Shopping shifts to bulk
GYPSUM – Sales tax revenues are up in Gypsum. That’s not exactly a surprise – Costco, the first big-box store downvalley, opened in October.Over in neighboring Eagle, sales tax revenues are also on the rise, although not as dramatically. Meanwhile, no business have closed their doors because of customers lost to Costco. When Costco opened in October , Gypsum’s sales tax receipts jumped nearly 70 percent compared to October of 2005. That trend continued in November with an 83 percent increase; and then in December with a 144 percent jump. Those figures are on target with what the town expected to see when the big box opened.In Eagle, sales tax receipts during the same period increased 10 percent – more than the 7 percent growth estimate in the town budget.”Costco’s opening has had some impact on grocery sales in Eagle, although it has not been a dramatic impact. We still had good quarterly numbers,” says Town Manager Willy Powell. “It’s still a little too early to see Costco’s overall effect on Eagle.”
To some downvalley residents, Costco means shopping closer to home. “You couldn’t buy many of the items carried by Costco in the area before,” says Gypsum Town Manager Jeff Shroll.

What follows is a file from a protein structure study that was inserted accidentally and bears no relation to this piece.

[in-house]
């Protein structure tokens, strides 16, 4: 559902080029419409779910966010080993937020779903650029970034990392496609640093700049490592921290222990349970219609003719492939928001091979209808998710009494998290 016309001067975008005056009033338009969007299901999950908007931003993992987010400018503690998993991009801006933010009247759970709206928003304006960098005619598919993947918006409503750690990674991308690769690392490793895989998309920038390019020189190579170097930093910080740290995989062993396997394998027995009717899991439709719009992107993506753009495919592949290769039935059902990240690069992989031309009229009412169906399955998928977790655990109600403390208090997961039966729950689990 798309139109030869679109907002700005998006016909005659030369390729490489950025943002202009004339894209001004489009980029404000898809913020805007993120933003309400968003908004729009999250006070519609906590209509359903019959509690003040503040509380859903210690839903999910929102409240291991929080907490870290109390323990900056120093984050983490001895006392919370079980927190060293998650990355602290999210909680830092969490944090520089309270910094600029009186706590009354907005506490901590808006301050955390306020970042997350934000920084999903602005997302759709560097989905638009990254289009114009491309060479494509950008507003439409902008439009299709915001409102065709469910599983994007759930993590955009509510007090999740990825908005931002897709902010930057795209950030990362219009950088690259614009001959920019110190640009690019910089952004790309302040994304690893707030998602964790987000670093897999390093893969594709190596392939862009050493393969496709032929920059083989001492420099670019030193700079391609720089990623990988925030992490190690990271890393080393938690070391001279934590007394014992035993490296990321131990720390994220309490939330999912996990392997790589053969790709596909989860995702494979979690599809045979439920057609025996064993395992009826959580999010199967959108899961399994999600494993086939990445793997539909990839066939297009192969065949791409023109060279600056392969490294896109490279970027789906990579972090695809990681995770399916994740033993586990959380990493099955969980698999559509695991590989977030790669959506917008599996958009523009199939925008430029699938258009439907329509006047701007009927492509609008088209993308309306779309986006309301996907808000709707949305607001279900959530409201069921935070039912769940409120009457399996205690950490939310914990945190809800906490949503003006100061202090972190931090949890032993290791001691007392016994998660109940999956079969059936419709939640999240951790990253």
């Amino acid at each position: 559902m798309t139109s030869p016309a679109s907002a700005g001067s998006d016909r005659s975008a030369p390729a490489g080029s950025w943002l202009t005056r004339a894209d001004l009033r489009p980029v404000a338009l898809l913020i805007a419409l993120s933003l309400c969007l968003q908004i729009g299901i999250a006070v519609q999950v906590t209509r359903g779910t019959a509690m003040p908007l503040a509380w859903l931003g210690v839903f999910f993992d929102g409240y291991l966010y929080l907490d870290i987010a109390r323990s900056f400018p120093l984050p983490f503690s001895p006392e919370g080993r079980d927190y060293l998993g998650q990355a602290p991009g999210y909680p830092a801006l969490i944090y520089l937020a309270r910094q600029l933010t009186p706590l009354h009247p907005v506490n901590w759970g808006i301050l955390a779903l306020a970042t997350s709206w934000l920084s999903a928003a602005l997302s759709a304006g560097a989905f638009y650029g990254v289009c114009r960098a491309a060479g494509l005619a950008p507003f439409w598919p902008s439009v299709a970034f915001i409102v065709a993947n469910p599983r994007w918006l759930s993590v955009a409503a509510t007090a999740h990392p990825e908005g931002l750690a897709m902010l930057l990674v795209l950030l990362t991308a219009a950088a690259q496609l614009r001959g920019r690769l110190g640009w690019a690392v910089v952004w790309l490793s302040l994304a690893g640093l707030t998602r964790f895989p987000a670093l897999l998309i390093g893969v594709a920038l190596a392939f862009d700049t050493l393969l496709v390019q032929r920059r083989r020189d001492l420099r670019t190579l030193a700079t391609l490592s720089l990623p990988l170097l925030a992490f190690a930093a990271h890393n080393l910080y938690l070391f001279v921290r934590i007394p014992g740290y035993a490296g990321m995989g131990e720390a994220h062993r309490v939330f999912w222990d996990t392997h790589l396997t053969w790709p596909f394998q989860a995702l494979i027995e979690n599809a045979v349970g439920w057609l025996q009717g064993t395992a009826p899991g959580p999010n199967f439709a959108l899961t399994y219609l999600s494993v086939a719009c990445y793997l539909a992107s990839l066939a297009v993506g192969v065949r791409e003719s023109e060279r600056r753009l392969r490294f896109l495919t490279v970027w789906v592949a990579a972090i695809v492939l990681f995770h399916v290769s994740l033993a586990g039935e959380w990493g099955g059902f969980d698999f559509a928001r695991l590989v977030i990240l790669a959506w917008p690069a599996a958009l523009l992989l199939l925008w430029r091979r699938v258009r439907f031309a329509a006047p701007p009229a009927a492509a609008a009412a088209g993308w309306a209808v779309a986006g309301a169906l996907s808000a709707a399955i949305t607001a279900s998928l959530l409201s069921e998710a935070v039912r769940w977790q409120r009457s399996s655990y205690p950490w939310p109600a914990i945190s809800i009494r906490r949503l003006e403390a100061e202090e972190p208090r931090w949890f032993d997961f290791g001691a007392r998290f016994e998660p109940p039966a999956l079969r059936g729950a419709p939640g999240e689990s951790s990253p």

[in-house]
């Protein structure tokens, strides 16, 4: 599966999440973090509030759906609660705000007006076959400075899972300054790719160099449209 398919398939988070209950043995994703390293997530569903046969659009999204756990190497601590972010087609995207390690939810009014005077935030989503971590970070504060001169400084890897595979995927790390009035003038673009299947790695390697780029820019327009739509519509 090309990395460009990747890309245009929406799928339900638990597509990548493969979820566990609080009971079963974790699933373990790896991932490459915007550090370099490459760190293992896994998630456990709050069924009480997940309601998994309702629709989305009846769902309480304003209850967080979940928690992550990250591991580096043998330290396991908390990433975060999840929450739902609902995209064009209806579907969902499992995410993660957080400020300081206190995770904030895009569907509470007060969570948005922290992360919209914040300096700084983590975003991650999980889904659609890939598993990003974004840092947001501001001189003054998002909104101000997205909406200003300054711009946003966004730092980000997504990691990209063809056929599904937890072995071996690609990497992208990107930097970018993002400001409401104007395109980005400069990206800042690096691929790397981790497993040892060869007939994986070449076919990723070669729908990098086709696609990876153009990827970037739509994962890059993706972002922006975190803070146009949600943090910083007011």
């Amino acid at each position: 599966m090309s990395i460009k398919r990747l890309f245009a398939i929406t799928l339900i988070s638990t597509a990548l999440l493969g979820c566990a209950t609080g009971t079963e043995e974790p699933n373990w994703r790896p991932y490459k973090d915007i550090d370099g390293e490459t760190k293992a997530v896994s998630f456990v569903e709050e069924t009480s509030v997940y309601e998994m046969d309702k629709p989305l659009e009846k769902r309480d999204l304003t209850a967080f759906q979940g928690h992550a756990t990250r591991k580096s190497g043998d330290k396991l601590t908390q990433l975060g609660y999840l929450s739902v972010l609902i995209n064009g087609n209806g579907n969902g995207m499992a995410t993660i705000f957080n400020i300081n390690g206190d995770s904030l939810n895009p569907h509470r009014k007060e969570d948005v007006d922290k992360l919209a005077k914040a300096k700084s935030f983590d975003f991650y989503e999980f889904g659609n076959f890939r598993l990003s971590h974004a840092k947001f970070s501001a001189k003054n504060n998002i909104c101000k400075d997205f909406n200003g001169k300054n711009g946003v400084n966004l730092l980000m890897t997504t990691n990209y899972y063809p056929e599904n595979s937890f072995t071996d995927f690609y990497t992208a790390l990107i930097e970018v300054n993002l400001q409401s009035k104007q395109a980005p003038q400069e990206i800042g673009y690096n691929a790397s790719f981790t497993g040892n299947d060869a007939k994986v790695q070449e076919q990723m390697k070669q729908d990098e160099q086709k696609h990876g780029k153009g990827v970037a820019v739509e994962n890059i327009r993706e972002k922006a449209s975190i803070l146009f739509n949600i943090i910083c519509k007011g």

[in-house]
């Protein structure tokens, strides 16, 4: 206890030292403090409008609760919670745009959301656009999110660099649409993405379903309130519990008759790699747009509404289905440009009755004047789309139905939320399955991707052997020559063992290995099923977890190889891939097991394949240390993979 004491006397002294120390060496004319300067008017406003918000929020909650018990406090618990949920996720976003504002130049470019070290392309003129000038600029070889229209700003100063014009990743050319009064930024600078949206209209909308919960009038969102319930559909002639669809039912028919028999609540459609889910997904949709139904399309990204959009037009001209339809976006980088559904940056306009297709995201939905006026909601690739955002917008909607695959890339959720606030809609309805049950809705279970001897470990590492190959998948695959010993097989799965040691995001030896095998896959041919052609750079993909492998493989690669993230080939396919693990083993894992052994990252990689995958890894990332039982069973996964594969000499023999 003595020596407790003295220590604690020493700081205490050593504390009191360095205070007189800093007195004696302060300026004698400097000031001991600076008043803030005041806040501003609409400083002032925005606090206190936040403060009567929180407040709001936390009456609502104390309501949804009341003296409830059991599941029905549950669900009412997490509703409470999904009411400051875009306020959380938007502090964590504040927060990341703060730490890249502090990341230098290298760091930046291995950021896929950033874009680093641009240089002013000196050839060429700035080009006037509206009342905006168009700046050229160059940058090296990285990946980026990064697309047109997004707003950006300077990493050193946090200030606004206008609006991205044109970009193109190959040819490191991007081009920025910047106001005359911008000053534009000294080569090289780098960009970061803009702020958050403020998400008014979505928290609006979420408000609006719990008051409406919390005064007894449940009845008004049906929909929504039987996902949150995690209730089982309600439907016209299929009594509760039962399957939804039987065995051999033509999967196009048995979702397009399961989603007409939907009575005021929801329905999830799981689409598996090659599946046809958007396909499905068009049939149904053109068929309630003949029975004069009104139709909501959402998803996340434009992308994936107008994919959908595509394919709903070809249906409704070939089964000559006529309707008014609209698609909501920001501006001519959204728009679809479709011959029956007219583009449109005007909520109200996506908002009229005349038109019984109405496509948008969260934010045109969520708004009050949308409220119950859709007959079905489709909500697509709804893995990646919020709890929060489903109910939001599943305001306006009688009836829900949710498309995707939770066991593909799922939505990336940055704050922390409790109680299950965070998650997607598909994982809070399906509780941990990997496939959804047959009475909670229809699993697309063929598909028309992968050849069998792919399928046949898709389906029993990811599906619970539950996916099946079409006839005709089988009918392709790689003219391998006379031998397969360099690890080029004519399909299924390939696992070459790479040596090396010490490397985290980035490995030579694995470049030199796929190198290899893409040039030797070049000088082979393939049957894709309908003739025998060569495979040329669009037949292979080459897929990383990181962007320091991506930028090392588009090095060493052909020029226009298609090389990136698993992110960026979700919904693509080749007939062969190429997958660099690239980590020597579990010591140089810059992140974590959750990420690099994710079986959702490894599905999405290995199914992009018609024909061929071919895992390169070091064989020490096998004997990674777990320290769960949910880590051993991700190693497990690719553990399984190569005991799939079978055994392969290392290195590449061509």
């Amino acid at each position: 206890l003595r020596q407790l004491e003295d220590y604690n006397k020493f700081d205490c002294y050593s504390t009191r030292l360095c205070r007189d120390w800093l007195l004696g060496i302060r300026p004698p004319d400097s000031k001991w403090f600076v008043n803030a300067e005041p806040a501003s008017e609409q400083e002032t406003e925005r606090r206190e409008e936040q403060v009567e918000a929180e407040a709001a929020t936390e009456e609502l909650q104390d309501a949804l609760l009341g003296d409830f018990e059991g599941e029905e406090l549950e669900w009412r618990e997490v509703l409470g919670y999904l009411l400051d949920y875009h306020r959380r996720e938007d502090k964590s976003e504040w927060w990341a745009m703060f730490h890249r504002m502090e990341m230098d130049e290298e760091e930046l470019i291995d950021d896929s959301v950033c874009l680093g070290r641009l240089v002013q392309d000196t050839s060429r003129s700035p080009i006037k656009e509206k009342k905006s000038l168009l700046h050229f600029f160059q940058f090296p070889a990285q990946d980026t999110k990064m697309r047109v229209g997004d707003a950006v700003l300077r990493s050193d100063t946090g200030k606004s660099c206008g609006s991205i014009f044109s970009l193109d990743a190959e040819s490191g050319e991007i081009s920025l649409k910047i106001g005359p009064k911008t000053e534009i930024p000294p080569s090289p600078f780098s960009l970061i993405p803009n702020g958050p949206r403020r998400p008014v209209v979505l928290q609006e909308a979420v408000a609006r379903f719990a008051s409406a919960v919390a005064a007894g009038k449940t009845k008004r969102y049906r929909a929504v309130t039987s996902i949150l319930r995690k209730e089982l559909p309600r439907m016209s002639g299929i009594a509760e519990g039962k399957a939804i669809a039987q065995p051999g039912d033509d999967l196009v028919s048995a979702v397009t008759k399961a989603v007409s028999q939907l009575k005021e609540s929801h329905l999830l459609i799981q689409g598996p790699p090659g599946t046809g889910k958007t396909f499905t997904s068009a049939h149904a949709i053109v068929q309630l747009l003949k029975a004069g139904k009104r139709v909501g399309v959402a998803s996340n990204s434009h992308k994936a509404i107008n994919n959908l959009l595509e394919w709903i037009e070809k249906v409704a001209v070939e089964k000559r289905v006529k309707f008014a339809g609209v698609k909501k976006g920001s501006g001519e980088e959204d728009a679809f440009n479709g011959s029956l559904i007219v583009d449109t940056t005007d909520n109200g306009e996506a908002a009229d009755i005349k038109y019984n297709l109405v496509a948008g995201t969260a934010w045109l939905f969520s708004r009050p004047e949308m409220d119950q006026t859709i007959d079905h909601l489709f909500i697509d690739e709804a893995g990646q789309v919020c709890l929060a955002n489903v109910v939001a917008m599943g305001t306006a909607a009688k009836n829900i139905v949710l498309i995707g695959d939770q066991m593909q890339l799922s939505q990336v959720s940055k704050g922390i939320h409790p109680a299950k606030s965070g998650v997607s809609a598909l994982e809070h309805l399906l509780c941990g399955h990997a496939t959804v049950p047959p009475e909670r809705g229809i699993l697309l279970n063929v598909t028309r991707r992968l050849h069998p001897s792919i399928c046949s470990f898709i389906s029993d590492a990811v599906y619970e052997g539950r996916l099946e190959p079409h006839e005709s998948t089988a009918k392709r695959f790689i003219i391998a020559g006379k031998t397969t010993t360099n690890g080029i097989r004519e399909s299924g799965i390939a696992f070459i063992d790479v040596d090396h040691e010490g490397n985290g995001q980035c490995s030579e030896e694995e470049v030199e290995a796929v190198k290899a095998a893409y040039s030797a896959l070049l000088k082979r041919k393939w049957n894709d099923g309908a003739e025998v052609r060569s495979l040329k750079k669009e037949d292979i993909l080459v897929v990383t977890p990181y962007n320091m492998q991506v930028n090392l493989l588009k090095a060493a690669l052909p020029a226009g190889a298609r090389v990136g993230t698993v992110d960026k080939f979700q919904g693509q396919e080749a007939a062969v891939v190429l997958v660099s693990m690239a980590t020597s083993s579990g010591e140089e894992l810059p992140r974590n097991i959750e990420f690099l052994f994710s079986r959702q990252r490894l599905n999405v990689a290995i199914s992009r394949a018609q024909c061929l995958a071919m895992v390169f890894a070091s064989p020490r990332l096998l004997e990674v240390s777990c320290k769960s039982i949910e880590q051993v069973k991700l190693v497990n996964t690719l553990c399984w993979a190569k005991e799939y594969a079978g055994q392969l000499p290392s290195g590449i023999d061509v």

From furniture to clothing to pots and pans, he notes that local residents can now spend their money much closer to home. “That’s sales tax money we never would have seen before,” Shroll said. “The customers are very excited we are in town. They don’t have to drive to Denver to do their shopping,” says Ken Wadsworth, Costco store manager. “The convenience of being able to shop here is being very well received.”Just how well is a guarded secret. Citing company policy, Wadsworth declined to share sales numbers or statistics about where the customers are coming from.All he offers is a noncommittal “I’m pleased,” when asked about business figures. But locals who shop at the site talk about seeing unfamiliar faces in the aisles and converging at the check out lane with folks from other parts of the state.”I hear when visiting teams play at Eagle Valley, people want to know what time the game will be over because they want to get in a Costco run,” says Shroll. “And when you aren’t in there for three weeks, its like an all news store because of the way they change things.”A five-minute trip to the store on a busy Saturday afternoon reveals that shoppers are loading up on everything from crab legs to breakfast cereals to pricey electronics.”A couple months ago, I went in to purchase some stuff for the rec center. I thought I had spent a whole lot of money ($4,900) but I got deflated at the checkout because the guy behind me bought an entire pallet of DVD players for a hotel in Vail,” Shroll says.